ESR 1: Regulation of GPVI clustering: role of the cytoskeleton

Host: University of Birmingham, UK

Supervisory team: Natalie Poulter and Steve Watson (University of Birmingham); Bernhard Nieswandt (University of Würzburg)

Project locations: University of Birmingham, UK (Year 1 & 3), University of Würzburg, Germany (Year 2), University of Rijeka, Croatia (2 months in Year 1)

Joint PhD Degree: University of Birmingham and University of Würzburg

Project details: The platelet receptor GPVI has been identified as a promising anti-thrombotic target so it is important to understand how GPVI signalling is regulated. Interaction with its ligands causes GPVI to cluster and this can be visualised with advanced microscopy techniques1. The actin cytoskeleton is known to play a role in receptor clustering in many cell types but its role in GPVI clustering has not been studied. Work using knock mouse models of a small GTPase Rac1, which is involved in regulating actin, has shown that Rac1 is required for proper GPVI signalling and thrombus formation2. We hypothesise that this is through regulation of GPVI clustering. In this project we will investigate the role Rac plays in GPVI clustering in human platelets using Rac inhibitors and single molecule microscopy techniques (Birmingham). Studies will be extended into mouse platelets using knock out mouse models of Rac1 and other cytoskeleton proteins (Würzburg). Biochemical techniques will be used to investigate how this influences downstream signalling events. The effect on clustering of novel biologics or small molecule inhibitors generated by other ESRs in TAPAS will be tested. Training in alternative methods for studying receptor-cytoskeleton interactions will be received through a secondment to University of Rijeka, Croatia.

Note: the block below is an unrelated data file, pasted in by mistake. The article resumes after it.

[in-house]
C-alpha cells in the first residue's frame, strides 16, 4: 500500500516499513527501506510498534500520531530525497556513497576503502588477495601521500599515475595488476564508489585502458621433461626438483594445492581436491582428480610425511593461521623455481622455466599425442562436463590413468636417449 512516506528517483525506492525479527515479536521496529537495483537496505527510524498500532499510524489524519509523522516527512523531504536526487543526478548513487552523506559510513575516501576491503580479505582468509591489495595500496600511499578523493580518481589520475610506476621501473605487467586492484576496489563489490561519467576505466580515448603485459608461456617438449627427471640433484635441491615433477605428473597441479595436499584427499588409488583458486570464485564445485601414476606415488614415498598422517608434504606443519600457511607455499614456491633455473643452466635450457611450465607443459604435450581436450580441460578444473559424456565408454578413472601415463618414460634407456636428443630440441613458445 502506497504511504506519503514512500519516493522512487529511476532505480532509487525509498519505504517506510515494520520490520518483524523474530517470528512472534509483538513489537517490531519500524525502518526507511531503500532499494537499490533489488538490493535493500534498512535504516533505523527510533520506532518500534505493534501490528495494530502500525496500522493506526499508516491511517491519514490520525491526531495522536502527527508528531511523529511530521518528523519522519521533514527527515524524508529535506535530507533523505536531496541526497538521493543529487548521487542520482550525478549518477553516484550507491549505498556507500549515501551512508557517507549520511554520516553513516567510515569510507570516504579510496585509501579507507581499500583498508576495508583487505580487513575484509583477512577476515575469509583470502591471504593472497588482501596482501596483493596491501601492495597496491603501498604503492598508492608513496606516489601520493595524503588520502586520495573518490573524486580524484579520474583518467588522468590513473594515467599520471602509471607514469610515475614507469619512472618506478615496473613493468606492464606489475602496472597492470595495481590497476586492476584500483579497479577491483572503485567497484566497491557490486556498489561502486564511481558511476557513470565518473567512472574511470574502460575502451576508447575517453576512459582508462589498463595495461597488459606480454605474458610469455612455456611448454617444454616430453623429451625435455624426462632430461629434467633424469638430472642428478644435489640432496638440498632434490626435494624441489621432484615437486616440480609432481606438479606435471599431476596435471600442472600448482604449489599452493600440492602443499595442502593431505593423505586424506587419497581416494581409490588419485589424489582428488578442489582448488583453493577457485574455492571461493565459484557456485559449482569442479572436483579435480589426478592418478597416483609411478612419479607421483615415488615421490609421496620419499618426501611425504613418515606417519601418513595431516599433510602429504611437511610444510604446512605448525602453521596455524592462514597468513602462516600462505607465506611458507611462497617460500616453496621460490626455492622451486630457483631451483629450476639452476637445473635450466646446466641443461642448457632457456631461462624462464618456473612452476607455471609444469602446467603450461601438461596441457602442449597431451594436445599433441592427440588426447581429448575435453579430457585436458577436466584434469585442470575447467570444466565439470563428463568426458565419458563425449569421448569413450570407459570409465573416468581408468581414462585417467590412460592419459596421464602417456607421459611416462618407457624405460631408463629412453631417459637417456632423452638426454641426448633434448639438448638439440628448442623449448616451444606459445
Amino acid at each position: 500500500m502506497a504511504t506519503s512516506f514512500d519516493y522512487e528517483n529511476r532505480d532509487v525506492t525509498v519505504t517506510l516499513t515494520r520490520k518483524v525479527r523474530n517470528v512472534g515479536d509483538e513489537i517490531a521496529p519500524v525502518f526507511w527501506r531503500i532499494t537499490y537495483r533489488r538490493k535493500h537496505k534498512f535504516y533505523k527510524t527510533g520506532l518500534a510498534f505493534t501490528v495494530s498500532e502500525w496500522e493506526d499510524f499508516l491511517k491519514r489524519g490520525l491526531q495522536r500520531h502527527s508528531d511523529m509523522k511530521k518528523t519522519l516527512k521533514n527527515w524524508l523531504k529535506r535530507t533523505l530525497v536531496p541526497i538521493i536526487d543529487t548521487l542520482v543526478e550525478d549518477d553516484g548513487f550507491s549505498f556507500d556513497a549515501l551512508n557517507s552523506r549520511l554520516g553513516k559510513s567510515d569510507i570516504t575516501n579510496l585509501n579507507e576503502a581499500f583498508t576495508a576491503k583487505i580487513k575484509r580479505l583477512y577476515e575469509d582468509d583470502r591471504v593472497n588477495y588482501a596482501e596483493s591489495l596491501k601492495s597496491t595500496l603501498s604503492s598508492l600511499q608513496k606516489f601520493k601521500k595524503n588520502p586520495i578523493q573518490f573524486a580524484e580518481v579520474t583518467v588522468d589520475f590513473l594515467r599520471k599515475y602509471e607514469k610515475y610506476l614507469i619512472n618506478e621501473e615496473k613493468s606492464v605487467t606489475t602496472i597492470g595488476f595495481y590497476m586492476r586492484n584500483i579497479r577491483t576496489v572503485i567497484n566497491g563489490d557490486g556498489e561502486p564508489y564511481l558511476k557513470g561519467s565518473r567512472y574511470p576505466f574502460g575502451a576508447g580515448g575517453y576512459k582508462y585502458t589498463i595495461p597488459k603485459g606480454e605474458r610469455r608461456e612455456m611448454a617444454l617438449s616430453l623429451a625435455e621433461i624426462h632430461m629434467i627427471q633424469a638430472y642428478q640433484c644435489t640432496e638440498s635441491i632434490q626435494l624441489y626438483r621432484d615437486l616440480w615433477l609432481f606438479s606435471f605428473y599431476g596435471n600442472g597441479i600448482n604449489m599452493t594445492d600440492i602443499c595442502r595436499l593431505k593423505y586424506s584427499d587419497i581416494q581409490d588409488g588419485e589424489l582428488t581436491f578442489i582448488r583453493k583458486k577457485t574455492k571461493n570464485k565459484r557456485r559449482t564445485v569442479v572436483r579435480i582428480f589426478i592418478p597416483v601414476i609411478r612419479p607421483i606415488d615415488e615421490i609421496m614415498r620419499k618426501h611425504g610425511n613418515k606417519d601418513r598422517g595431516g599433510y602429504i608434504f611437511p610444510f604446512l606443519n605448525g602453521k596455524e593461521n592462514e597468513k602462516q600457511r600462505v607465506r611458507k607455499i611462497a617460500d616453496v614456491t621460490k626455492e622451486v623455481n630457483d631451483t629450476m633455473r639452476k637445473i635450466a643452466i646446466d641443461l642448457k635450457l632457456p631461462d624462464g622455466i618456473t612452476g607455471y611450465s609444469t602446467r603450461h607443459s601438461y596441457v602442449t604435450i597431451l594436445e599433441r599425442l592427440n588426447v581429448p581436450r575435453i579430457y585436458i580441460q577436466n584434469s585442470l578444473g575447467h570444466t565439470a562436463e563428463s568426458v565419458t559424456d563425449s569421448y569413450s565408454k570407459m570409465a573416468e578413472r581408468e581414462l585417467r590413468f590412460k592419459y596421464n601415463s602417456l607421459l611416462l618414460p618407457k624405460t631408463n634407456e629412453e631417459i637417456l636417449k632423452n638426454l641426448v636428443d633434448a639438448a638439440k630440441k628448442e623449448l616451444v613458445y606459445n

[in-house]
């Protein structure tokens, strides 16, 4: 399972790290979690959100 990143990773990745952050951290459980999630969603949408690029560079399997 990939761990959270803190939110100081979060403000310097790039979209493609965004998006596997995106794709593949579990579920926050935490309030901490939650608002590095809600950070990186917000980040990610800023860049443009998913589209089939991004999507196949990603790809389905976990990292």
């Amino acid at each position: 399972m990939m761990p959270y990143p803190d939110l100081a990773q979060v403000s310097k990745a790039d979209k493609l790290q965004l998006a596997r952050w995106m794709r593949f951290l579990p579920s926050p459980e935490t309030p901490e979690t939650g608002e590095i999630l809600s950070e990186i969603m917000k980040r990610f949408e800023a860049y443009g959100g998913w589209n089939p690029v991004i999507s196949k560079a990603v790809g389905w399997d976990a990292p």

References: Poulter et al (2017). Clustering of glycoprotein VI (GPVI) dimers upon adhesion to collagen as a mechanism to regulate GPVI signaling in platelets J Thromb Haemost. 15(3):549-564

Pleines et al. (2009). Rac1 is essential for phospholipase C-γ2 activation in platelets Pflugers Arch – Eur J Physiol, 457: 1173

 Desirable student skills: Biophysics, Cell biology, Biochemistry, an interest in microscopy, an aptitude for maths/coding/computer science, willingness to work with animal models.

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